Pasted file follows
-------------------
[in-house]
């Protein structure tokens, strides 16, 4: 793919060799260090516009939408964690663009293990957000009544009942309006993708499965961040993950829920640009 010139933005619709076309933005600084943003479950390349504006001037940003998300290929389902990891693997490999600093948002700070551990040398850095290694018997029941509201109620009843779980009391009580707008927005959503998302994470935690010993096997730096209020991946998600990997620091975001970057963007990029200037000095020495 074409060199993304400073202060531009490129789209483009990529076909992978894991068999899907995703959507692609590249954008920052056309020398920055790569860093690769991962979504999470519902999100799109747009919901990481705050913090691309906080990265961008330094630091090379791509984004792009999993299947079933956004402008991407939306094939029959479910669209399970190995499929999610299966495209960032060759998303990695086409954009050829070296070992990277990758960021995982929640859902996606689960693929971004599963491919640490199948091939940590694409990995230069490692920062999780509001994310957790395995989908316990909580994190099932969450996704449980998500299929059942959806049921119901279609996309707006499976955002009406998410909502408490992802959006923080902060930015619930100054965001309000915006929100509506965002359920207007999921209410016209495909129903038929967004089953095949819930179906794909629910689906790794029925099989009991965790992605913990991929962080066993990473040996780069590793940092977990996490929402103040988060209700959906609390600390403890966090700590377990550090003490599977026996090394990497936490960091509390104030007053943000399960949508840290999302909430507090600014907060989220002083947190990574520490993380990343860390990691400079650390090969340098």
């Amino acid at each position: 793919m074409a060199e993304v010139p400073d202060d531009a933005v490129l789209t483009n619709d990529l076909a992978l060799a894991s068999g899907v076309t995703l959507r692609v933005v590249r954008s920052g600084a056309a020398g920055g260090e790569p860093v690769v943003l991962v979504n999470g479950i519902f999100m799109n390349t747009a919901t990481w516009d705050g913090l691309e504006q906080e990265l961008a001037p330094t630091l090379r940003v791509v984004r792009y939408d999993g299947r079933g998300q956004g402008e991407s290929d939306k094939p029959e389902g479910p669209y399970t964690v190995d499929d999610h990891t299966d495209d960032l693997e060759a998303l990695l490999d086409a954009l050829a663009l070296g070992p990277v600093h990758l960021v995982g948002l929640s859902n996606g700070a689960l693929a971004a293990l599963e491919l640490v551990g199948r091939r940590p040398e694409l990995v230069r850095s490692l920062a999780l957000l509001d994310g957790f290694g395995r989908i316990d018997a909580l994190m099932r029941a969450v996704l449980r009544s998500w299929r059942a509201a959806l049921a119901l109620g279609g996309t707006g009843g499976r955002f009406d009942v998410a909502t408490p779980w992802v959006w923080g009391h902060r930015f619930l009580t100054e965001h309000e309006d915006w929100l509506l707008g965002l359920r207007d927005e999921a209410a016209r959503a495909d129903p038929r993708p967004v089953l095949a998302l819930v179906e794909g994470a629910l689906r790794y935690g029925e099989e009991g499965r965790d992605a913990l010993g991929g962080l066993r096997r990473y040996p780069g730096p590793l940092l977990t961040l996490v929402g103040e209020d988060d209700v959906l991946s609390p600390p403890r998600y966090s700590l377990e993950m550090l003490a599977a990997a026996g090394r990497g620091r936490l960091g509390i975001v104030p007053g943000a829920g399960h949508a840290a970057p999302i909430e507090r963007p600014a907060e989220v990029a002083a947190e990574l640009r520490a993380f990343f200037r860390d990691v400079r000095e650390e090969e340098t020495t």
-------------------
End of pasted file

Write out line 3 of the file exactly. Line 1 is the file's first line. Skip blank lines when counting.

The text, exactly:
């Amino acid at each position: 793919m074409a060199e993304v010139p400073d202060d531009a933005v490129l789209t483009n619709d990529l076909a992978l060799a894991s068999g899907v076309t995703l959507r692609v933005v590249r954008s920052g600084a056309a020398g920055g260090e790569p860093v690769v943003l991962v979504n999470g479950i519902f999100m799109n390349t747009a919901t990481w516009d705050g913090l691309e504006q906080e990265l961008a001037p330094t630091l090379r940003v791509v984004r792009y939408d999993g299947r079933g998300q956004g402008e991407s290929d939306k094939p029959e389902g479910p669209y399970t964690v190995d499929d999610h990891t299966d495209d960032l693997e060759a998303l990695l490999d086409a954009l050829a663009l070296g070992p990277v600093h990758l960021v995982g948002l929640s859902n996606g700070a689960l693929a971004a293990l599963e491919l640490v551990g199948r091939r940590p040398e694409l990995v230069r850095s490692l920062a999780l957000l509001d994310g957790f290694g395995r989908i316990d018997a909580l994190m099932r029941a969450v996704l449980r009544s998500w299929r059942a509201a959806l049921a119901l109620g279609g996309t707006g009843g499976r955002f009406d009942v998410a909502t408490p779980w992802v959006w923080g009391h902060r930015f619930l009580t100054e965001h309000e309006d915006w929100l509506l707008g965002l359920r207007d927005e999921a209410a016209r959503a495909d129903p038929r993708p967004v089953l095949a998302l819930v179906e794909g994470a629910l689906r790794y935690g029925e099989e009991g499965r965790d992605a913990l010993g991929g962080l066993r096997r990473y040996p780069g730096p590793l940092l977990t961040l996490v929402g103040e209020d988060d209700v959906l991946s609390p600390p403890r998600y966090s700590l377990e993950m550090l003490a599977a990997a026996g090394r990497g620091r936490l960091g509390i975001v104030p007053g943000a829920g399960h949508a840290a970057p999302i909430e507090r963007p600014a907060e989220v990029a002083a947190e990574l640009r520490a993380f990343f200037r860390d990691v400079r000095e650390e090969e340098t020495t």